There was nothing ordinary about the Abid Naseer trial, which was a proceeding that gave off different fumes and smells depending on the audience. After September 11, 2001, terror trials became something of a carnival, with manipulated legal whispers and stretched suggestions as to how best to net suspects. Naseer, a Pakistani national, claimed that the voluminous chat sessions with his supposed co-conspirators via the Qiran.com site were entirely based on seeking a rather innocent target: a suitable wife. The prosecutors claimed, on the contrary, that he wished to cause catastrophic mayhem to a mall in Manchester and the New York subway – with the help of associates.
Writing in Lawfare, Diane Webber asked the question why Naseer found himself being convicted in a Brooklyn Federal Court on March 4. The “saga,” as Webber termed it, “has an additional strange element underlying the whole case: Naseer was apparently convicted in the wrong country, and was extradited from the country where his crime took place to take trial there.”
The troubling feature, and one that has characterised the seemingly fluid nature court proceedings have been launched after September 11, 2001, lies in glaring procedural problems. The UK authorities found themselves unable to prosecute Naseer due to taxing evidentiary standards. The Crown Prosecution Service, as Webber notes, has to have sufficient evidence to support what is deemed a “realistic prospect of conviction”.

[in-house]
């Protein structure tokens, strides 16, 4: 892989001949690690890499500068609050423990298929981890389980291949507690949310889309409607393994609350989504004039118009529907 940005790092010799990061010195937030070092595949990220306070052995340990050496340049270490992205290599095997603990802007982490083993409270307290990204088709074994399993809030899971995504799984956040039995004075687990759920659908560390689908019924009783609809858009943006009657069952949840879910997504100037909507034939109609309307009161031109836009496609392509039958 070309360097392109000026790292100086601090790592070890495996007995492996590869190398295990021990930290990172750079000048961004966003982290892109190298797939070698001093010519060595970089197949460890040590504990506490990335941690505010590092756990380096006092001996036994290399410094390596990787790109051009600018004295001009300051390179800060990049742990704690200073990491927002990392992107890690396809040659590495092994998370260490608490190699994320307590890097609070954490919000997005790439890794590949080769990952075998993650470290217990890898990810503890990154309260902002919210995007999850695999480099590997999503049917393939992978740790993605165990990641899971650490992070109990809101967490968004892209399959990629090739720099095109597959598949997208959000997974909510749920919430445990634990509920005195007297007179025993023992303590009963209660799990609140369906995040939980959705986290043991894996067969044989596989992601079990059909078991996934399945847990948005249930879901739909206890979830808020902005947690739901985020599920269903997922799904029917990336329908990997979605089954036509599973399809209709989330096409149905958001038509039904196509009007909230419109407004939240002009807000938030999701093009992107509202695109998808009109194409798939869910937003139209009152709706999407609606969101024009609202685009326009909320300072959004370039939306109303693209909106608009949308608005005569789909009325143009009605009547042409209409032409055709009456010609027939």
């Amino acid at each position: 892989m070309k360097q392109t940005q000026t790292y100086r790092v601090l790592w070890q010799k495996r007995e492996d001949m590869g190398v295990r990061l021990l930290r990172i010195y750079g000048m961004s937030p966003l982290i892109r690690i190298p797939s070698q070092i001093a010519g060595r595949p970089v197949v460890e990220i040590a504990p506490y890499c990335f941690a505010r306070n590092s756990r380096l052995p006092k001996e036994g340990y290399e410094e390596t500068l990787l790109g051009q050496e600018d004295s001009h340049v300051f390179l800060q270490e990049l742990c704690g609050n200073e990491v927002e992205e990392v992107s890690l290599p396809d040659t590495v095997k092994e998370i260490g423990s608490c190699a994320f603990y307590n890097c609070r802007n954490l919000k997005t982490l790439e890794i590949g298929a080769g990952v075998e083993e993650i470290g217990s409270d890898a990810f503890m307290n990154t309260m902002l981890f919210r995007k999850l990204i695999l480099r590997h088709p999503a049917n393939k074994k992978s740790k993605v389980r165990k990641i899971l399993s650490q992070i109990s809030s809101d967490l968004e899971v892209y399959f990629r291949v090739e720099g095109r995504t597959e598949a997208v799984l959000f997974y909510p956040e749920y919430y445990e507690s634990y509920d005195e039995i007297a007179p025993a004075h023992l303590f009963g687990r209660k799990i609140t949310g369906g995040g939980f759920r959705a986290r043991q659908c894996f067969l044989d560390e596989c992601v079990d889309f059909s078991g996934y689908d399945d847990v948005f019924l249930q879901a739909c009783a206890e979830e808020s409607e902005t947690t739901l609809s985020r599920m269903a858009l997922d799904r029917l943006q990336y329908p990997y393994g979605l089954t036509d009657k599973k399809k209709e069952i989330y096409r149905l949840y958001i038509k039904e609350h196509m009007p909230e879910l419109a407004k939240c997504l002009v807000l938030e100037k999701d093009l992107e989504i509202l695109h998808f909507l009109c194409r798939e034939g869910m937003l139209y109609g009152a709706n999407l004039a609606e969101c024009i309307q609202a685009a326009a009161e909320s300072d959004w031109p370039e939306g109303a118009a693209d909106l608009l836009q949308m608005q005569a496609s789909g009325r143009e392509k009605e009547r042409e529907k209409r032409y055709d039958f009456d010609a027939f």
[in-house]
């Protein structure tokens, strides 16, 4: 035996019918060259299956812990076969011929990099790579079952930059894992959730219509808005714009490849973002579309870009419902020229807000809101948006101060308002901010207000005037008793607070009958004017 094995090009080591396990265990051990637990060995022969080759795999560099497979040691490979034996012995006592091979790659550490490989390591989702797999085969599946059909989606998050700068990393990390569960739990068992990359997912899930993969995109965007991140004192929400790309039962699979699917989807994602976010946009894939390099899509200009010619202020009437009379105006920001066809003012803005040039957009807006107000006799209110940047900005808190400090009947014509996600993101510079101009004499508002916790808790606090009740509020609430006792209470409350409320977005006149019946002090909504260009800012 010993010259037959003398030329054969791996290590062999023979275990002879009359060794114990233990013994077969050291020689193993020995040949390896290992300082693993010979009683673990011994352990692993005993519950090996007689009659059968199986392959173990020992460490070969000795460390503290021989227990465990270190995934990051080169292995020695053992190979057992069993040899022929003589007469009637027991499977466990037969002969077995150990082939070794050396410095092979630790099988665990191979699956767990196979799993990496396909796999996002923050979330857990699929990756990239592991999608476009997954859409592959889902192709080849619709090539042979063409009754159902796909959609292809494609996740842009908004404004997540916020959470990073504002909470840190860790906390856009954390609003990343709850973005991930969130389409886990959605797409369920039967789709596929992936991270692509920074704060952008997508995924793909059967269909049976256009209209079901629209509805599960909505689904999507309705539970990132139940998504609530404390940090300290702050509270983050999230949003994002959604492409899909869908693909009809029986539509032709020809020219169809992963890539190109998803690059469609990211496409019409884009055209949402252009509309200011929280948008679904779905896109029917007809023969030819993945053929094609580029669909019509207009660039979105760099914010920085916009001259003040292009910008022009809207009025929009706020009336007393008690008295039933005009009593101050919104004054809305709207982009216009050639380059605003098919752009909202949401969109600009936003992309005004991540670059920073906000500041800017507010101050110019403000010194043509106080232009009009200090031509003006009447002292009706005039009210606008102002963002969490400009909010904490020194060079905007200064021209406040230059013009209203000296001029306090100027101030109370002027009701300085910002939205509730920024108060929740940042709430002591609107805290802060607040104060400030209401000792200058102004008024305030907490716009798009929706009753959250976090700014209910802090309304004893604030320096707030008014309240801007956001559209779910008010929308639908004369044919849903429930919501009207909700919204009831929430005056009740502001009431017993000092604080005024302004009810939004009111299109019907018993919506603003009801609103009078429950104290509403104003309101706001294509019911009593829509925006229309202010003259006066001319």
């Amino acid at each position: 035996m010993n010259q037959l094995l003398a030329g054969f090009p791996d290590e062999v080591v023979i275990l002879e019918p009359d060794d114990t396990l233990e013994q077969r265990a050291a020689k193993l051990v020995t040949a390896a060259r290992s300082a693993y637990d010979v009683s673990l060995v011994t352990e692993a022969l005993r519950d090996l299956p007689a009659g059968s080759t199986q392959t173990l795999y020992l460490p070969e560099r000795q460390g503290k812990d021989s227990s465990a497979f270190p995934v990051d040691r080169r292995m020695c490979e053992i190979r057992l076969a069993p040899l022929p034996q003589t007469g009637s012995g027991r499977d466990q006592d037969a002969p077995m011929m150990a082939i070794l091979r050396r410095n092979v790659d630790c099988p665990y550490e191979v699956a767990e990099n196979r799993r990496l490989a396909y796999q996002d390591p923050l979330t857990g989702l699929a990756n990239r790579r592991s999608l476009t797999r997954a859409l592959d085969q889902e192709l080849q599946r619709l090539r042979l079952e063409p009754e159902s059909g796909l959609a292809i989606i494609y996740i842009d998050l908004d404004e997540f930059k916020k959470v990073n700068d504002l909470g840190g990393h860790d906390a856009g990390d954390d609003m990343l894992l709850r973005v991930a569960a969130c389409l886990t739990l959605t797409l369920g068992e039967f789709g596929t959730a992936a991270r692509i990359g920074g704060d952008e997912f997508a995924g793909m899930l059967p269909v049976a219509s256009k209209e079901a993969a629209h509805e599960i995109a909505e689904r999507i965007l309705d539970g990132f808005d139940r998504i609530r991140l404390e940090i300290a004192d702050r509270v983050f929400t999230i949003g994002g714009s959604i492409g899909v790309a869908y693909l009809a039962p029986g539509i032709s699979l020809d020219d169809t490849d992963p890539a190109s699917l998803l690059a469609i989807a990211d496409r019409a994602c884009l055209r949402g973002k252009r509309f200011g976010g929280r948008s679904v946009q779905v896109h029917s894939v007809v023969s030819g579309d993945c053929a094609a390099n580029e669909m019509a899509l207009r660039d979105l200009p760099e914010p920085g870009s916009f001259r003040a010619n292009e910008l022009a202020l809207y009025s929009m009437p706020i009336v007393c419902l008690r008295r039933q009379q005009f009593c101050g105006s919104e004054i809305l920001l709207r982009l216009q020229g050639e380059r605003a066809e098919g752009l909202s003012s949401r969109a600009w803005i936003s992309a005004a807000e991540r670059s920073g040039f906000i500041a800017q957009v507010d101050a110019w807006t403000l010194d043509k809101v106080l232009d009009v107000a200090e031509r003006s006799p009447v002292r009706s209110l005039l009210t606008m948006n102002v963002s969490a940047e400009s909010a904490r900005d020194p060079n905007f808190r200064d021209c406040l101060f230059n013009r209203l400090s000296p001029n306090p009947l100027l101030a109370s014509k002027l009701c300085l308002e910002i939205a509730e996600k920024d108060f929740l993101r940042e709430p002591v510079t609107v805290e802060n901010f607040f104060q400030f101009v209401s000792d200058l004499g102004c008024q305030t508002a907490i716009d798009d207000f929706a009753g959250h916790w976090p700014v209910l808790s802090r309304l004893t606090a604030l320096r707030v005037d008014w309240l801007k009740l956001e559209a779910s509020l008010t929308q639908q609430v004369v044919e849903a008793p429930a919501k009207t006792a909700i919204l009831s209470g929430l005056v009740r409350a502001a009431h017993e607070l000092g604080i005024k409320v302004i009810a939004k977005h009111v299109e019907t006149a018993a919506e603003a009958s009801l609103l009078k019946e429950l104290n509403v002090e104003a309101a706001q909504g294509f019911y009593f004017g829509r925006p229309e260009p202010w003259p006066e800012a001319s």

In the somewhat more mangled words of the Crown Prosecution Service, “The Code requires that in order for a prosecution to take place, there must be sufficient evidence for a realistic prospect of conviction, meaning that a conviction is more likely than not.” It was easier, in fact, to extradite the suspect to the US, which requires the somewhat lower standard of probable cause that the suspect perpetrated the offence. Hence the absurd spectacle of MI5 agents dressed in wigs and wearing make-up in a US court session (BBC News, Feb 24).
As a CPS spokesperson explained, using words that should make civil liberty advocates shriek with dismay, “The evidence in our possession in relation to Abid Naseer which would have been admissible in a criminal court was very limited.” The spokesperson proceeds to show how utterly hopeless the prosecution case was to begin with, a notable point given that Naseer’s activities had supposedly taken place on British soil. “Crucially, there was no evidence of training, research or the purchasing of explosives.” Nor did the prosecutors have “evidence of an agreement between Abid Naseer and others which would have supported a charge of conspiracy in this country.”
Naseer was not prosecuted, as he should have been had the case been viable, in a British court, suggesting that a bit of judicial outsourcing goes a long way. (We have seen it in the context of allies who happily allow their own nationals to be tried and convicted in foreign jurisdictions for ease of effort.) The result was a legal feast of absurd efforts to keep Naseer under some form of lock and key.
Deportation was sought on grounds that the Pakistani national’s presence would pose a threat to national security, in other words, conducive to the public good. Naseer appealed, with the Special Immigration Appeals Commission affirming (May 18, 2010) the view that he did constitute a serious threat, but could not deport him to Pakistan, where he faced a real risk of illegal detention, disappearance or torture. In the damning words of Mr Justice Mitting, “There is a long and well-documented history [in Pakistan] of disappearances, illegal detention and of the torture and ill-treatment of those detained, usually to produce information, a confession or compliance” (para 32).